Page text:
Young children are at risk of suffering ear, nose and throat infections as their immune system is still not fully developed as an adult’s. Eardrum infections may originate from nose or throat infections so it would be sensible to treat any nasal allergy or infection issues, or tonsillitis that your child may also be suffering from.
Enlarged adenoid tissue can also be a source of ear infections as the inflamed and swollen adenoidal tissue will affect the opening and closure of the Eustachian pressure tubes that connect the eardrums to the back of the nose.
If your child is constantly exposed to cigarette smoke, then that is a risk factor for ear infections too as the smoke contains plenty of irritant chemicals which lead to inflammation and congestion of the lining of the nose and Eustachian pressure tubes.
So please try to make sure your child isn’t exposed to cigarette smoke or in fact, any kind of smoke, including the pollution produced during the previous haze seasons in Singapore.
Water exposure while swimming can also result in swimmer’s ear, an infection of the outer ear skin, so investing in a pair of customized swim earplugs and swim cap for your child can help to prevent this.
True sinusitis or sinus infections are not that common in children actually as the sinuses are not fully developed until late teen years. The sinuses are normally air-filled spaces in the skull.
Children with sinus infections may present with a “cold” lasting for 10-14 days, with yellow nasal secretions, pain over the cheeks or between the eyes, fever and blocked nose. I find that a course of antibiotics such as Augmentin is usually quite effective in the treatment of sinusitis, together with a nasal steroid spray and saline nasal wash. “Injections” are usually only required if the child is quite unwell with sinusitis and needs to be admitted to a hospital to have an antibiotic drip given.
From my experience with paediatric patients, I often discover that “sinus” infections in children actually turn out to be allergic rhinitis, a hyper-sensitive inflammatory reaction of the lining of the nose, leading to sneezing, watery nasal secretions, blocked nose. Sometimes, the “sinus” infection may just be a due to a prolonged bad bout of flu or a cold and the child should recover on his or her own in this case.
I have found that some of my “sinus” patients actually have a chronically runny nose and blocked nose due to enlarged adenoid tissue blocking the back of their nose (adenoiditis).
The adenoids are made of similar lymph gland tissue as the tonsils and are commonly enlarged in young children. If anti-allergy medication doesn’t help the child with adenoiditis to improve, then removal of the adenoid tissue may be advised to help the child breathe better.
Hi Jason, thanks for the D2D.
It is not always easy to tell the difference between a common cold and sinusitis. But from experience with my paediatric patients, these are typically the symptoms to watch out for:
Some children may become quite unwell with sinusitis and may need admission to hospital to be given an antibiotic drip.
Dear Amy, Thanks for the D2D.
Yes, it is definitely worth having an allergy test to identify the triggers of your daughter’s hayfever. Not only can you then learn to avoid the triggers once they are known, but there are now also newer forms of treatment for certain triggers such as grass and house dust mite which aim for a permanent cure to desensitise the immune response against these triggers.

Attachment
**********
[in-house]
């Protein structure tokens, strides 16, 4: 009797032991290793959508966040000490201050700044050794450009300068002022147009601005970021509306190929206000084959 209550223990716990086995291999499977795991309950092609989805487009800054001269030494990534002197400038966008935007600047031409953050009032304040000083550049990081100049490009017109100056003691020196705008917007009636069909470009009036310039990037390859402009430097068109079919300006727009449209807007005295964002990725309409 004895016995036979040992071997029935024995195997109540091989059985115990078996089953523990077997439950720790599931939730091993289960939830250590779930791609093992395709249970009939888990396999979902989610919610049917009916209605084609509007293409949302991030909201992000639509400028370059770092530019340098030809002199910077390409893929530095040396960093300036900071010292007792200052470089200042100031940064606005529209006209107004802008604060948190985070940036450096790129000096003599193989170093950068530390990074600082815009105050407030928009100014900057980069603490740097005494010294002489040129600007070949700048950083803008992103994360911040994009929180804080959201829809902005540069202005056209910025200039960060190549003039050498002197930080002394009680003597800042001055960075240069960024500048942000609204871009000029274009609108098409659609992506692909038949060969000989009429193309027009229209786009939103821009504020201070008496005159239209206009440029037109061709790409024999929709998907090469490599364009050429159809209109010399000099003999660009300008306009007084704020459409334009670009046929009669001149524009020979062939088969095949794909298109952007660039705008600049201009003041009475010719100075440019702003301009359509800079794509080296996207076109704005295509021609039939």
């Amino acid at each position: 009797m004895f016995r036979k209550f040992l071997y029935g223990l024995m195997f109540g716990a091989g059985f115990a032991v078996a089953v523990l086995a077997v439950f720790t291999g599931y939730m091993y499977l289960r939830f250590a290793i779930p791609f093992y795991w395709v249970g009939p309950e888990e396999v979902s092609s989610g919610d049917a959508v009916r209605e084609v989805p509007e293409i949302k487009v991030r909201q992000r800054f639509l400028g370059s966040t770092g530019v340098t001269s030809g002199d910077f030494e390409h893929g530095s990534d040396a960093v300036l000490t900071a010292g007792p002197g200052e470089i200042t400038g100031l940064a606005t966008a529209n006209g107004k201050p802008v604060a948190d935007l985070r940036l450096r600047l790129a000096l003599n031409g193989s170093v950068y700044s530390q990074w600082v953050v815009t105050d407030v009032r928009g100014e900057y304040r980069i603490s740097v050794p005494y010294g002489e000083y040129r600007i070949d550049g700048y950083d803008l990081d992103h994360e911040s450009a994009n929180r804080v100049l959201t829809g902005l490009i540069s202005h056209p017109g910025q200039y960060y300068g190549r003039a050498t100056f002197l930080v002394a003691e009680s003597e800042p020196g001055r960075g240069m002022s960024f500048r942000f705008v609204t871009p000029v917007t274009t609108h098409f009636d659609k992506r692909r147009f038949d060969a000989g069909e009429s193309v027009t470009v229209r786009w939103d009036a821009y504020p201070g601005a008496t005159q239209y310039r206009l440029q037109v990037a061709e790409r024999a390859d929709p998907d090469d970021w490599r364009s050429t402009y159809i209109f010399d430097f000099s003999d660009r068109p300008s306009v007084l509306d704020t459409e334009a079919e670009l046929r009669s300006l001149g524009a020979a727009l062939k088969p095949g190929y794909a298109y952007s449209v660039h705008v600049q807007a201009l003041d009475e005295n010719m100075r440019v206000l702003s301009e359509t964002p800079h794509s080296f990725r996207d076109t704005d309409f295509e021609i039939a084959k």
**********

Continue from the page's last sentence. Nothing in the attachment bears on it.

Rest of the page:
Some of my kiddie patients also suffer from asthma and eczema, conditions which are well known to be associated with hay fever or allergic rhinitis. So finding out what triggers are causing flare-ups of their health problems is extremely useful not only to me as the ENT specialist but also to their skin and chest doctors too!
Allergy tests may be done as skin prick tests (see picture below) or running an allergy panel in the form of a blood test. I think that each test is equally sensitive but it is important to stop all anti-allergy medication such as antihistamines (e.g. telfast, clarityn, zyrtec) 48 hours before undergoing the allergy test, otherwise, the results may come back as falsely negative.
Skin prick tests usually test for an average of 8-10 triggers whilst the blood test is able to screen for up to 46 different potential triggers.
Hi Susan, thanks for the D2D.
Many of my paediatric patients suffer from both asthma and allergic rhinitis. Asthma is a hyper-reactive inflammatory narrowing and obstruction of the lower airways of the lung, which causes recurrent wheezing, difficulty breathing, chest tightness and cough.
Allergic rhinitis represents a hyper-sensitive inflammatory reaction of the lining of the nose (the upper airway), leading to nasal itching, sneezing, runny nose and nasal congestion. We find that allergic rhinitis typically precedes the onset of asthma and often worsens the control of asthma.
Studies show that children with allergic rhinitis are 3 times more likely to go on to develop asthma, compared to those who don't. Three-quarters of asthma patients also have allergic rhinitis!
So asthma and allergic rhinitis share a very close relationship: “One airway, one disease”. What this means is that the symptoms of allergic rhinitis such as a persistent drip of infected secretions or mucus from the nose (the upper airway) can lead to irritation of the bronchi (lower airway) of the lungs.